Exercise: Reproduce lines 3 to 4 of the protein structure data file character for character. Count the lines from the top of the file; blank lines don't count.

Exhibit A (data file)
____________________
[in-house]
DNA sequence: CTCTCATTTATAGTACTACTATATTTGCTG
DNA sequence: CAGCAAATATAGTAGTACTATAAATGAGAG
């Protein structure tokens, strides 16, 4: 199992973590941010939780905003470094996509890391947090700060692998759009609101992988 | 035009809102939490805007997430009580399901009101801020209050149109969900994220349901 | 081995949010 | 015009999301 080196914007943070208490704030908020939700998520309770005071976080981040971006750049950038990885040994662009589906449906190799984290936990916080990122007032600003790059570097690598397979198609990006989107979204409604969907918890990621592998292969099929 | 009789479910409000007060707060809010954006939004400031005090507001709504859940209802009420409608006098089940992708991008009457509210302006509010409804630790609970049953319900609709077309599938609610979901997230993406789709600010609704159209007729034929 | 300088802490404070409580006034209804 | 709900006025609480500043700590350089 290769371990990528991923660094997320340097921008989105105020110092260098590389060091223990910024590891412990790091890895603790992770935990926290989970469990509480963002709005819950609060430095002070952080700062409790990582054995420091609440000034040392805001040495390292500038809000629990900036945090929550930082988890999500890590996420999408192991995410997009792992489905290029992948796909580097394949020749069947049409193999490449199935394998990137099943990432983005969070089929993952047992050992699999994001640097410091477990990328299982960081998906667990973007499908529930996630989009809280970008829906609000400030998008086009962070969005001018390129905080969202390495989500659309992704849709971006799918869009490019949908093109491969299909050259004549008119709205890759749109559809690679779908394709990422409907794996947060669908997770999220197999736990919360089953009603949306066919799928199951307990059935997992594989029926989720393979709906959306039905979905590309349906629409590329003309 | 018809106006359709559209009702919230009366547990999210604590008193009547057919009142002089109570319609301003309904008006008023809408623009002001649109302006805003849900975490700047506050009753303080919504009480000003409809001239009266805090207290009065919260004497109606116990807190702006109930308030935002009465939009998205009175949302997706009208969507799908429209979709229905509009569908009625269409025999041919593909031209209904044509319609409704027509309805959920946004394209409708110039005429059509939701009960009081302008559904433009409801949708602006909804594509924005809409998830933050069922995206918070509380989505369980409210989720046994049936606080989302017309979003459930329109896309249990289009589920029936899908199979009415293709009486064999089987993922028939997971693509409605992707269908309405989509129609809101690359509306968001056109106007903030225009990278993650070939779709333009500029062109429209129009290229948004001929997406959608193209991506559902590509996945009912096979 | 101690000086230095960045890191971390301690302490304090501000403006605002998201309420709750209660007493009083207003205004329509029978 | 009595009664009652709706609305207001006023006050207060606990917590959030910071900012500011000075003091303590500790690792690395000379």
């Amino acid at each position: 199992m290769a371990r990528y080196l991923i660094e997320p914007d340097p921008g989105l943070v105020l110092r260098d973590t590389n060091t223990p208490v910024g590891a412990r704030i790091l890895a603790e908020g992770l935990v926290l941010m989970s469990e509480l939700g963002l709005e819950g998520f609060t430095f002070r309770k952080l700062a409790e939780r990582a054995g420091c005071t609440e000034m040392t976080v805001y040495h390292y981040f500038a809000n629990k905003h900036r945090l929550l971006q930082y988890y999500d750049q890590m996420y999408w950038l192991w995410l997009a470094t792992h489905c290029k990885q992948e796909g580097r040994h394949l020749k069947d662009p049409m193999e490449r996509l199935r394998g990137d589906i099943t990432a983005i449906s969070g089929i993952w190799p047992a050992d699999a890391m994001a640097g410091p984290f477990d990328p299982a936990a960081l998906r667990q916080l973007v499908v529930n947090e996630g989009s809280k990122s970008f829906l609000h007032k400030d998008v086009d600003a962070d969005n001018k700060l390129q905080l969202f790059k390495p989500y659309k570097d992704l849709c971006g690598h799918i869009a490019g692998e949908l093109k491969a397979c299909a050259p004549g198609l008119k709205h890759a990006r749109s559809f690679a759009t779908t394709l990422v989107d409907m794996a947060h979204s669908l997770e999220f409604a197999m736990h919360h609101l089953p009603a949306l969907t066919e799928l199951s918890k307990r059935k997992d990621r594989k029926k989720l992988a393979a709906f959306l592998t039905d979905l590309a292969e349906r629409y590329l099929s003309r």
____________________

DNA sequence: CAGCAAATATAGTAGTACTATAAATGAGAG
């Protein structure tokens, strides 16, 4: 199992973590941010939780905003470094996509890391947090700060692998759009609101992988 | 035009809102939490805007997430009580399901009101801020209050149109969900994220349901 | 081995949010 | 015009999301 080196914007943070208490704030908020939700998520309770005071976080981040971006750049950038990885040994662009589906449906190799984290936990916080990122007032600003790059570097690598397979198609990006989107979204409604969907918890990621592998292969099929 | 009789479910409000007060707060809010954006939004400031005090507001709504859940209802009420409608006098089940992708991008009457509210302006509010409804630790609970049953319900609709077309599938609610979901997230993406789709600010609704159209007729034929 | 300088802490404070409580006034209804 | 709900006025609480500043700590350089 290769371990990528991923660094997320340097921008989105105020110092260098590389060091223990910024590891412990790091890895603790992770935990926290989970469990509480963002709005819950609060430095002070952080700062409790990582054995420091609440000034040392805001040495390292500038809000629990900036945090929550930082988890999500890590996420999408192991995410997009792992489905290029992948796909580097394949020749069947049409193999490449199935394998990137099943990432983005969070089929993952047992050992699999994001640097410091477990990328299982960081998906667990973007499908529930996630989009809280970008829906609000400030998008086009962070969005001018390129905080969202390495989500659309992704849709971006799918869009490019949908093109491969299909050259004549008119709205890759749109559809690679779908394709990422409907794996947060669908997770999220197999736990919360089953009603949306066919799928199951307990059935997992594989029926989720393979709906959306039905979905590309349906629409590329003309 | 018809106006359709559209009702919230009366547990999210604590008193009547057919009142002089109570319609301003309904008006008023809408623009002001649109302006805003849900975490700047506050009753303080919504009480000003409809001239009266805090207290009065919260004497109606116990807190702006109930308030935002009465939009998205009175949302997706009208969507799908429209979709229905509009569908009625269409025999041919593909031209209904044509319609409704027509309805959920946004394209409708110039005429059509939701009960009081302008559904433009409801949708602006909804594509924005809409998830933050069922995206918070509380989505369980409210989720046994049936606080989302017309979003459930329109896309249990289009589920029936899908199979009415293709009486064999089987993922028939997971693509409605992707269908309405989509129609809101690359509306968001056109106007903030225009990278993650070939779709333009500029062109429209129009290229948004001929997406959608193209991506559902590509996945009912096979 | 101690000086230095960045890191971390301690302490304090501000403006605002998201309420709750209660007493009083207003205004329509029978 | 009595009664009652709706609305207001006023006050207060606990917590959030910071900012500011000075003091303590500790690792690395000379």